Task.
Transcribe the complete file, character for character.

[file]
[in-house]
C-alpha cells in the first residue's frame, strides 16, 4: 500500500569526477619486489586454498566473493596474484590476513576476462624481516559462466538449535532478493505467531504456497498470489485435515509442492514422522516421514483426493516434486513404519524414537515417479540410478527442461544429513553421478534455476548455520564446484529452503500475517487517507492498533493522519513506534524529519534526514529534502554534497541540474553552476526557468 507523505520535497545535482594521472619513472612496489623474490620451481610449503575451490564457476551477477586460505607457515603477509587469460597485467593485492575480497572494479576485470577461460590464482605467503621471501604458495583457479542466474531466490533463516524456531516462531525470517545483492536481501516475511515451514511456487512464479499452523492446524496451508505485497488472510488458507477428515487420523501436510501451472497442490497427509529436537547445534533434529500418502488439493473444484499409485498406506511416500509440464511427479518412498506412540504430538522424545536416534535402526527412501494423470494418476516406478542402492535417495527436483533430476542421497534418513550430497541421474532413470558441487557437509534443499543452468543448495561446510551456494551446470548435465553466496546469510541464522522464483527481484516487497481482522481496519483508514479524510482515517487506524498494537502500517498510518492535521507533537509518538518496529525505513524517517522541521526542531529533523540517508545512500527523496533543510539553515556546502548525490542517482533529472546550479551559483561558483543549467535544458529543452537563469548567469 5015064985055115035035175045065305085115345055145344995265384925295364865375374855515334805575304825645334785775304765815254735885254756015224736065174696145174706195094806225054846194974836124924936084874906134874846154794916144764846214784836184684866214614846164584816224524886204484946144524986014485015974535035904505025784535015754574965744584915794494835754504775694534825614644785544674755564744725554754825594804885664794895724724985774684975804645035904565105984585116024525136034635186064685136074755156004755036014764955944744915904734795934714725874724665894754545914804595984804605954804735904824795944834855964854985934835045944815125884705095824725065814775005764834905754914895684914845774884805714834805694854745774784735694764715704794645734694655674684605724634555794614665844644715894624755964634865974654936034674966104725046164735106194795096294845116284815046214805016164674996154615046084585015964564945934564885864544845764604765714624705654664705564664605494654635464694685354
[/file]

[in-house]
C-alpha cells in the first residue's frame, strides 16, 4: 500500500569526477619486489586454498566473493596474484590476513576476462624481516559462466538449535532478493505467531504456497498470489485435515509442492514422522516421514483426493516434486513404519524414537515417479540410478527442461544429513553421478534455476548455520564446484529452503500475517487517507492498533493522519513506534524529519534526514529534502554534497541540474553552476526557468 507523505520535497545535482594521472619513472612496489623474490620451481610449503575451490564457476551477477586460505607457515603477509587469460597485467593485492575480497572494479576485470577461460590464482605467503621471501604458495583457479542466474531466490533463516524456531516462531525470517545483492536481501516475511515451514511456487512464479499452523492446524496451508505485497488472510488458507477428515487420523501436510501451472497442490497427509529436537547445534533434529500418502488439493473444484499409485498406506511416500509440464511427479518412498506412540504430538522424545536416534535402526527412501494423470494418476516406478542402492535417495527436483533430476542421497534418513550430497541421474532413470558441487557437509534443499543452468543448495561446510551456494551446470548435465553466496546469510541464522522464483527481484516487497481482522481496519483508514479524510482515517487506524498494537502500517498510518492535521507533537509518538518496529525505513524517517522541521526542531529533523540517508545512500527523496533543510539553515556546502548525490542517482533529472546550479551559483561558483543549467535544458529543452537563469548567469 5015064985055115035035175045065305085115345055145344995265384925295364865375374855515334805575304825645334785775304765815254735885254756015224736065174696145174706195094806225054846194974836124924936084874906134874846154794916144764846214784836184684866214614846164584816224524886204484946144524986014485015974535035904505025784535015754574965744584915794494835754504775694534825614644785544674755564744725554754825594804885664794895724724985774684975804645035904565105984585116024525136034635186064685136074755156004755036014764955944744915904734795934714725874724665894754545914804595984804605954804735904824795944834855964854985934835045944815125884705095824725065814775005764834905754914895684914845774884805714834805694854745774784735694764715704794645734694655674684605724634555794614665844644715894624755964634865974654936034674966104725046164735106194795096294845116284815046214805016164674996154615046084585015964564945934564885864544845764604765714624705654664705564664605494654635464694685354